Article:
Yes, There Can Be Such a Thing as Too Many Teachers
Over at Jay Greene’s blog, Greg Forster takes on the issue (via the extraordinary education investigator Mike Antonucci) of states with growing teacher workforces and flat – or even shrinking – student populations:
Maryland, for example, expanded its teacher workforce 10 percent from 2001 to 2006, while enrollment grew less than 1 percent. California, which is still carrying around an extremely bloated teacher workforce from its apparently failed experiment in class size reduction, has just announced that it’s cancelling the large majority of its planned teacher layoffs.
Greg goes on to point out that growing teacher-to-student ratios largely have not resulted in smaller class sizes – in part because teachers have their classroom time limited or some are working in non-classroom positions. So who gets the best of this arrangement?
Well, the teachers’ unions make out like bandits. More teachers means bigger budgets without the hassle of selling the membership on dues hikes, and more political clout because the public school gravy train is larger.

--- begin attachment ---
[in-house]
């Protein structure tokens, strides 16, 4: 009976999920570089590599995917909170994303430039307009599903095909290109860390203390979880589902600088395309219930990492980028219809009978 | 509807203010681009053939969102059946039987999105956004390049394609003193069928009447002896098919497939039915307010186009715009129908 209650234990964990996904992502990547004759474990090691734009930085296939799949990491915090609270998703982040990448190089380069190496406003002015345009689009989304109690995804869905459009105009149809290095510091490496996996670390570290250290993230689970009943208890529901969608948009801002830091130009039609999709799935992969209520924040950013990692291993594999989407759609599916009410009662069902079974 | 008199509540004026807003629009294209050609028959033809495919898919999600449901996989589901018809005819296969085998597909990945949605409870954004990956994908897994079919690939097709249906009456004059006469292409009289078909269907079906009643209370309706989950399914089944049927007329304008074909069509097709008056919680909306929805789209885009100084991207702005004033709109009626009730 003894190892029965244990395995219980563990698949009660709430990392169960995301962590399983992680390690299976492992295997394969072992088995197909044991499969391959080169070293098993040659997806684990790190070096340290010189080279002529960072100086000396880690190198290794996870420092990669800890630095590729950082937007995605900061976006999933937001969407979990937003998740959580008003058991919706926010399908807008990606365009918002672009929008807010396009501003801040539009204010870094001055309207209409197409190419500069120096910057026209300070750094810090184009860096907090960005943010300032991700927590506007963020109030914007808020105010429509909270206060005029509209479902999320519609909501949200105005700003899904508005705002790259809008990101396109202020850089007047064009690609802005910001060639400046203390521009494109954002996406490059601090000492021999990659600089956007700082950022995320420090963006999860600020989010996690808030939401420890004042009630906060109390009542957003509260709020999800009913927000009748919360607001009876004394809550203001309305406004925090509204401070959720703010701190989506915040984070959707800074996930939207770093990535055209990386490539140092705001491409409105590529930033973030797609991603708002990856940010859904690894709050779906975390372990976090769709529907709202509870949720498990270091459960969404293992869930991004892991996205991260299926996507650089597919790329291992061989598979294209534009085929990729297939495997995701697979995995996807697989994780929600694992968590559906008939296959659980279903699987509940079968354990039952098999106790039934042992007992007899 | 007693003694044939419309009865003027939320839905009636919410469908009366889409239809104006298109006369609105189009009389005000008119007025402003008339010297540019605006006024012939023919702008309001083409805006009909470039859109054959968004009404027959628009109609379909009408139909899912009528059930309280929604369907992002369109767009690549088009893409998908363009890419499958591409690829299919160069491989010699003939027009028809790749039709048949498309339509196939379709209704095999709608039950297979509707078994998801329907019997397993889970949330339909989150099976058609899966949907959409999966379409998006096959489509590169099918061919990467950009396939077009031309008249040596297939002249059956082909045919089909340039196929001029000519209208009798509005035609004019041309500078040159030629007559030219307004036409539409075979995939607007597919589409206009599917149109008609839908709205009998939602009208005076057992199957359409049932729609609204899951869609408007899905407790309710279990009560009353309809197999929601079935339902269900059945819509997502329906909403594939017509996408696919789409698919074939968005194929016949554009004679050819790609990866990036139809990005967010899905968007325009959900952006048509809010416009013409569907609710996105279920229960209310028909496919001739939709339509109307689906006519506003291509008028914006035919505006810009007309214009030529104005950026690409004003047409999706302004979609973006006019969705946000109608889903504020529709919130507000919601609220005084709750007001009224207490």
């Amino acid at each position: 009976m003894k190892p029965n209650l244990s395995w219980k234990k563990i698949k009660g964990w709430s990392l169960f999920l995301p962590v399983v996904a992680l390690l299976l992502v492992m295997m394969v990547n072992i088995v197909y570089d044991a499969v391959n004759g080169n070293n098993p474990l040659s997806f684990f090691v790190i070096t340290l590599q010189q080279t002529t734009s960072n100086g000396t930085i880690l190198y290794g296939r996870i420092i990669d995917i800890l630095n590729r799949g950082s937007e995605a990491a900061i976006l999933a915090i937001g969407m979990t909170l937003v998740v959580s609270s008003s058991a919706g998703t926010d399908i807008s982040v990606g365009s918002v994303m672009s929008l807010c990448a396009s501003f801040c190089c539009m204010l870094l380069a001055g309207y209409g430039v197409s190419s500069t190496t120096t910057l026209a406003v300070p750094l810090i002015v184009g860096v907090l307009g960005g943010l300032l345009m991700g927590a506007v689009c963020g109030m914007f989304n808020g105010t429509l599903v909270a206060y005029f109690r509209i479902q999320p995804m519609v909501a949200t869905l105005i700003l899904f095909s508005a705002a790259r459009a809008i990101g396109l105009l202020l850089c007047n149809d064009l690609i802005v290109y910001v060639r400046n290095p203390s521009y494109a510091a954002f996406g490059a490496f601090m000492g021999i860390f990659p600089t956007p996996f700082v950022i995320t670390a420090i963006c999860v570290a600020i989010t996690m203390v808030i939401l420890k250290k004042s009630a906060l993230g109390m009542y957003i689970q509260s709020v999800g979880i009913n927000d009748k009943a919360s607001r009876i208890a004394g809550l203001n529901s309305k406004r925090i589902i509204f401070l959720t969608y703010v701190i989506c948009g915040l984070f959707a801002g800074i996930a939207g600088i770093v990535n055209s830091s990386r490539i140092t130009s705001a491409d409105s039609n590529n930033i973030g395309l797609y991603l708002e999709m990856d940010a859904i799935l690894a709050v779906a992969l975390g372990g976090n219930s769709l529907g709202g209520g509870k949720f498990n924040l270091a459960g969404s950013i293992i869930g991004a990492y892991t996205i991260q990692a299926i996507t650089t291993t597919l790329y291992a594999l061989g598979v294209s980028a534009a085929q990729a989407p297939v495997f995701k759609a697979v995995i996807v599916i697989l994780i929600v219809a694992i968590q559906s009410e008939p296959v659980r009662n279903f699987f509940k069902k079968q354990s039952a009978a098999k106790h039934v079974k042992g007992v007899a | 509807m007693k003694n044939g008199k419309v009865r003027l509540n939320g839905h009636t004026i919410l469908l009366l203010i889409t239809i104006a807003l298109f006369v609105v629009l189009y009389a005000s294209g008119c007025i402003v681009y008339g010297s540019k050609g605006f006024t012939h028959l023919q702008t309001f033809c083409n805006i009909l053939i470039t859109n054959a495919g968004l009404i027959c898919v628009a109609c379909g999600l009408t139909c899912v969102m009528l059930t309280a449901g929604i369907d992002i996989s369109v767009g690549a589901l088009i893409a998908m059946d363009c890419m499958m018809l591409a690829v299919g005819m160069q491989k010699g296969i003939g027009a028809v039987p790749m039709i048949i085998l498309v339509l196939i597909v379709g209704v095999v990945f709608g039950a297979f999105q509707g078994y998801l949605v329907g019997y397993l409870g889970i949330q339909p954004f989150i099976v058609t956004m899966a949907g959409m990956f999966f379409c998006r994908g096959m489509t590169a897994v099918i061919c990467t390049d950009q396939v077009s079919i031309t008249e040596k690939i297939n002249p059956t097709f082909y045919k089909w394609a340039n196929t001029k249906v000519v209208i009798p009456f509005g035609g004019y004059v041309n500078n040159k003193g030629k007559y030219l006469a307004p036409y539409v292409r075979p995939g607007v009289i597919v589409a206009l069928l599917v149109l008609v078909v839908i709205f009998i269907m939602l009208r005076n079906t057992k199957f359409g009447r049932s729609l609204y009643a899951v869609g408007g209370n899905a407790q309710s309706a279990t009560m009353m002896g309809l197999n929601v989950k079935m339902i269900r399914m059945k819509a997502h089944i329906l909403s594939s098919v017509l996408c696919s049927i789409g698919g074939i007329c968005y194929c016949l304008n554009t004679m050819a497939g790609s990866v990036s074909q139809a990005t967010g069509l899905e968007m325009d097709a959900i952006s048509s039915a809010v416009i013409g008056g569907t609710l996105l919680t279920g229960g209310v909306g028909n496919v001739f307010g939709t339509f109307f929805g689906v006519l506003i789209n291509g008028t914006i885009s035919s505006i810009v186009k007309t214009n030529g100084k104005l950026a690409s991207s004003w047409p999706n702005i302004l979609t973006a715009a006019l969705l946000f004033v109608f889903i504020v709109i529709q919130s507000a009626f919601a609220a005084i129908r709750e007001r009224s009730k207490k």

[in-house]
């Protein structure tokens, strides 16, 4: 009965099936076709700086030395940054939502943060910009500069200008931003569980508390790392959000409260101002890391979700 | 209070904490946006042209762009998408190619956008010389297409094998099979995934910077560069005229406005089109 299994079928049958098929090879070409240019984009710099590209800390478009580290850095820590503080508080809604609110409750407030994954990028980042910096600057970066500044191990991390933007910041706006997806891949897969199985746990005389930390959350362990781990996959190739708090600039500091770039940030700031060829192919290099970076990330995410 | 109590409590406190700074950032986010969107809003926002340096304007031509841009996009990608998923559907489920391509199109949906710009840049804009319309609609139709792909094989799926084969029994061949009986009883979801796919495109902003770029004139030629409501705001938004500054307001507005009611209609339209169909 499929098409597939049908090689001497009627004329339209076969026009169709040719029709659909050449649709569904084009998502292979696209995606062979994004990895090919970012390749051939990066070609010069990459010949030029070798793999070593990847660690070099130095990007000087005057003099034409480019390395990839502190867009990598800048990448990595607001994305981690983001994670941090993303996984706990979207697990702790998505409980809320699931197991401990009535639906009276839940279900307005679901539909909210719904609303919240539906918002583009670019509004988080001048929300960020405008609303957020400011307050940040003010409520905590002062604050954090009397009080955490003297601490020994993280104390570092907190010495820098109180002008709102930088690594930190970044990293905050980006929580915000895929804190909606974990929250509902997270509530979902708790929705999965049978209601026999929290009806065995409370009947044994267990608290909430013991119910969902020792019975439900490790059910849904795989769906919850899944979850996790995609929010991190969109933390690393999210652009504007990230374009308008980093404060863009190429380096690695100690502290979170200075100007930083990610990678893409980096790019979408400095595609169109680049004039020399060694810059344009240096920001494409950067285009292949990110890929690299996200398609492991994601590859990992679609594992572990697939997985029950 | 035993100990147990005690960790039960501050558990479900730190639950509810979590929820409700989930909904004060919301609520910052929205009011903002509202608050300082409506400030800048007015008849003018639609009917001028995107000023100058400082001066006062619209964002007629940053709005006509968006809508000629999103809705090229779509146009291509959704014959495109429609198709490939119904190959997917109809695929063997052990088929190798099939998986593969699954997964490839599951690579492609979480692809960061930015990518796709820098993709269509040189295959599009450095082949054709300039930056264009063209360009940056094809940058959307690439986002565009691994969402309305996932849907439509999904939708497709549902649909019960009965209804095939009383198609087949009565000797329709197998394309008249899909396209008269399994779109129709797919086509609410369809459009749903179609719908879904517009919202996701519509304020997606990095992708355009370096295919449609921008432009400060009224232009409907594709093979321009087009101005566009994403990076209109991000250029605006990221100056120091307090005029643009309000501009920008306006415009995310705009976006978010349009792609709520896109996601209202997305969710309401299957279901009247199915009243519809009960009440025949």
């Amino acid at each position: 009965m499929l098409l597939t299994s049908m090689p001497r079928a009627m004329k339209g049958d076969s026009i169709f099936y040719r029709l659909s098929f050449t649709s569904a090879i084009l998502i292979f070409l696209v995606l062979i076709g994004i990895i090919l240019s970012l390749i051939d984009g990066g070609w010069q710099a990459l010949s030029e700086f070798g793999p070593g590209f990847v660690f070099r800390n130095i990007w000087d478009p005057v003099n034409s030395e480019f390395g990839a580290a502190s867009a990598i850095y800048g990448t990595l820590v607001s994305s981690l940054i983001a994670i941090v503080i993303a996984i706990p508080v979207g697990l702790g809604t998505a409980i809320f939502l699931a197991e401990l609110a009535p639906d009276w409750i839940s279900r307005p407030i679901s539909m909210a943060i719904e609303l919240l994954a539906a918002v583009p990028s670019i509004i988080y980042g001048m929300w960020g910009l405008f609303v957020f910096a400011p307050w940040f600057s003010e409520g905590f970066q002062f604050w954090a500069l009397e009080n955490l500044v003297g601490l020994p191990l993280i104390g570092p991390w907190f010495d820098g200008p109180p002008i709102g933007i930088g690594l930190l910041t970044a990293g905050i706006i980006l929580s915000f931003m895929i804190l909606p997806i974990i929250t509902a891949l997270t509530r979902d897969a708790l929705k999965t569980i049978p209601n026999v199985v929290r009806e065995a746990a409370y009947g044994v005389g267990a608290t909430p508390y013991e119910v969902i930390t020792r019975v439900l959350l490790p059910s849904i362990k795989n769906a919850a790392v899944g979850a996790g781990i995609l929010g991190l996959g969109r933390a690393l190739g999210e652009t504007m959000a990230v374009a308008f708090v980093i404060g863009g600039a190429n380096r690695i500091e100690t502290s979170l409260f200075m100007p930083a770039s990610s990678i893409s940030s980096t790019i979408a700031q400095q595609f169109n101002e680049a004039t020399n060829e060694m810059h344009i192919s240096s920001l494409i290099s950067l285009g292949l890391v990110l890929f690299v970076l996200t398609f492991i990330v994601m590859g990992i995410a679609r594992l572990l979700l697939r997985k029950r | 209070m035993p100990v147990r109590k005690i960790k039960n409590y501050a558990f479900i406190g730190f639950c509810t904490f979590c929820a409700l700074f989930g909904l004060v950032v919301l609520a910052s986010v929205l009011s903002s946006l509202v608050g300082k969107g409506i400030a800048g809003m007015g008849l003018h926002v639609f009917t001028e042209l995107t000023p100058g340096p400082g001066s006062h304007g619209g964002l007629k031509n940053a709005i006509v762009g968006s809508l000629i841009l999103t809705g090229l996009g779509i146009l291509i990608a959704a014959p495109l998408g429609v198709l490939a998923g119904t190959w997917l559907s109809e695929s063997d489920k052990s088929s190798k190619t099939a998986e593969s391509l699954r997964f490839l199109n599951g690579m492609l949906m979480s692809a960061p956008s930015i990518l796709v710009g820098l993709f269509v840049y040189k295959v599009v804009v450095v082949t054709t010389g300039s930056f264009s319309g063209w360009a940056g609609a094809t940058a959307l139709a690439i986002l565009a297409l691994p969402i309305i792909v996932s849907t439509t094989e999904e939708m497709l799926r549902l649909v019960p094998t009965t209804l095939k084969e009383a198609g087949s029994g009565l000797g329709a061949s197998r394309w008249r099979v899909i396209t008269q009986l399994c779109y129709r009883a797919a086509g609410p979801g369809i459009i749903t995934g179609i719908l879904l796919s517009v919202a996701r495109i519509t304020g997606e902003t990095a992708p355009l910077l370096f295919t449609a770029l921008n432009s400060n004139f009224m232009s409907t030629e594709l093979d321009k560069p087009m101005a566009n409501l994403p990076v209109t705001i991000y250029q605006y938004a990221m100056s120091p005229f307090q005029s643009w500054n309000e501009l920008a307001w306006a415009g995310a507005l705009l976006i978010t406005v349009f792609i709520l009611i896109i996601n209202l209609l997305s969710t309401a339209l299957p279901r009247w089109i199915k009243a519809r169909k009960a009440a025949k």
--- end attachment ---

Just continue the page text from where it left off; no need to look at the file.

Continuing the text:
Jay Greene himself has made the point that to an extent more teachers in the system pushes down the overall quality of the teaching workforce, because there is a limited pool of talent. It’s just as if more chefs were added to the restaurant workforce, eventually the quality would come down. And in an education system with a finite amount of resources, more teachers likely means less earning potential for the most effective teachers.
The kids of Colorado like me deserve better teachers, not more teachers taking administrative jobs or just adding more teachers to fill the system’s payrolls. Both the good teachers and the students benefit from more focus on teacher quality.